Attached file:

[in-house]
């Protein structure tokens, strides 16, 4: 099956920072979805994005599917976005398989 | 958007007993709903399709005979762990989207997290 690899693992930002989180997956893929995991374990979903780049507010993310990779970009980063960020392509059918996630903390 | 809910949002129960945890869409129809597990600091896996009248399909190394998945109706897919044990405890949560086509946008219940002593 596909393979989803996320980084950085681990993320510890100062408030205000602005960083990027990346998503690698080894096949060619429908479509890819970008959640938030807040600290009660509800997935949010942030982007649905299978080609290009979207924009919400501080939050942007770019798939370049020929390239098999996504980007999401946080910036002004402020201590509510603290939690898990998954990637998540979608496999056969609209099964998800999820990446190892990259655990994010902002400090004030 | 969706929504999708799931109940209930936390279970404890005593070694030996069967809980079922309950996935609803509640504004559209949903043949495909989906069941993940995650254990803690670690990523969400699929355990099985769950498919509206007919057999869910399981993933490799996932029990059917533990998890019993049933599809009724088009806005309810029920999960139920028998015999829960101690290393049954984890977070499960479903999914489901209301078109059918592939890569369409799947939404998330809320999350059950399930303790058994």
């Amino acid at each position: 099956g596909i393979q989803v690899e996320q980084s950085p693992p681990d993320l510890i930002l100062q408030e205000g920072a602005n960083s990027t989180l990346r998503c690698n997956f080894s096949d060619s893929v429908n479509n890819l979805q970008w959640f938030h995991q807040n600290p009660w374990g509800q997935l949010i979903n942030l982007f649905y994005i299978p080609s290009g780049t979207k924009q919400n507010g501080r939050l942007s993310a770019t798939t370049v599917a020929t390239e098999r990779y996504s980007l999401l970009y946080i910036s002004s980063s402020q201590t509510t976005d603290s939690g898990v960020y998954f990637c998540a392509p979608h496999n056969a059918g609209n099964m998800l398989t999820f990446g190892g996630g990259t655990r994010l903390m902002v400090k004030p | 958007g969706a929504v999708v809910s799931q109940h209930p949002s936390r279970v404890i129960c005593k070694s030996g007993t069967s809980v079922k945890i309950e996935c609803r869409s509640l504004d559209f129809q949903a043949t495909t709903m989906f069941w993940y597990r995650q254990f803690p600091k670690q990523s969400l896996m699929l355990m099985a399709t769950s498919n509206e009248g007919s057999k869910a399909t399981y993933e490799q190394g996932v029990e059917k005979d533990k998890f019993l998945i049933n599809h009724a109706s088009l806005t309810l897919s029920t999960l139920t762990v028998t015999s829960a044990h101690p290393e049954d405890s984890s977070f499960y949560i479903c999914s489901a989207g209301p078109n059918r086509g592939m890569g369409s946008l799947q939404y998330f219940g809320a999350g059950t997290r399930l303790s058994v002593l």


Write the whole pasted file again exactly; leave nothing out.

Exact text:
[in-house]
């Protein structure tokens, strides 16, 4: 099956920072979805994005599917976005398989 | 958007007993709903399709005979762990989207997290 690899693992930002989180997956893929995991374990979903780049507010993310990779970009980063960020392509059918996630903390 | 809910949002129960945890869409129809597990600091896996009248399909190394998945109706897919044990405890949560086509946008219940002593 596909393979989803996320980084950085681990993320510890100062408030205000602005960083990027990346998503690698080894096949060619429908479509890819970008959640938030807040600290009660509800997935949010942030982007649905299978080609290009979207924009919400501080939050942007770019798939370049020929390239098999996504980007999401946080910036002004402020201590509510603290939690898990998954990637998540979608496999056969609209099964998800999820990446190892990259655990994010902002400090004030 | 969706929504999708799931109940209930936390279970404890005593070694030996069967809980079922309950996935609803509640504004559209949903043949495909989906069941993940995650254990803690670690990523969400699929355990099985769950498919509206007919057999869910399981993933490799996932029990059917533990998890019993049933599809009724088009806005309810029920999960139920028998015999829960101690290393049954984890977070499960479903999914489901209301078109059918592939890569369409799947939404998330809320999350059950399930303790058994």
């Amino acid at each position: 099956g596909i393979q989803v690899e996320q980084s950085p693992p681990d993320l510890i930002l100062q408030e205000g920072a602005n960083s990027t989180l990346r998503c690698n997956f080894s096949d060619s893929v429908n479509n890819l979805q970008w959640f938030h995991q807040n600290p009660w374990g509800q997935l949010i979903n942030l982007f649905y994005i299978p080609s290009g780049t979207k924009q919400n507010g501080r939050l942007s993310a770019t798939t370049v599917a020929t390239e098999r990779y996504s980007l999401l970009y946080i910036s002004s980063s402020q201590t509510t976005d603290s939690g898990v960020y998954f990637c998540a392509p979608h496999n056969a059918g609209n099964m998800l398989t999820f990446g190892g996630g990259t655990r994010l903390m902002v400090k004030p | 958007g969706a929504v999708v809910s799931q109940h209930p949002s936390r279970v404890i129960c005593k070694s030996g007993t069967s809980v079922k945890i309950e996935c609803r869409s509640l504004d559209f129809q949903a043949t495909t709903m989906f069941w993940y597990r995650q254990f803690p600091k670690q990523s969400l896996m699929l355990m099985a399709t769950s498919n509206e009248g007919s057999k869910a399909t399981y993933e490799q190394g996932v029990e059917k005979d533990k998890f019993l998945i049933n599809h009724a109706s088009l806005t309810l897919s029920t999960l139920t762990v028998t015999s829960a044990h101690p290393e049954d405890s984890s977070f499960y949560i479903c999914s489901a989207g209301p078109n059918r086509g592939m890569g369409s946008l799947q939404y998330f219940g809320a999350g059950t997290r399930l303790s058994v002593l």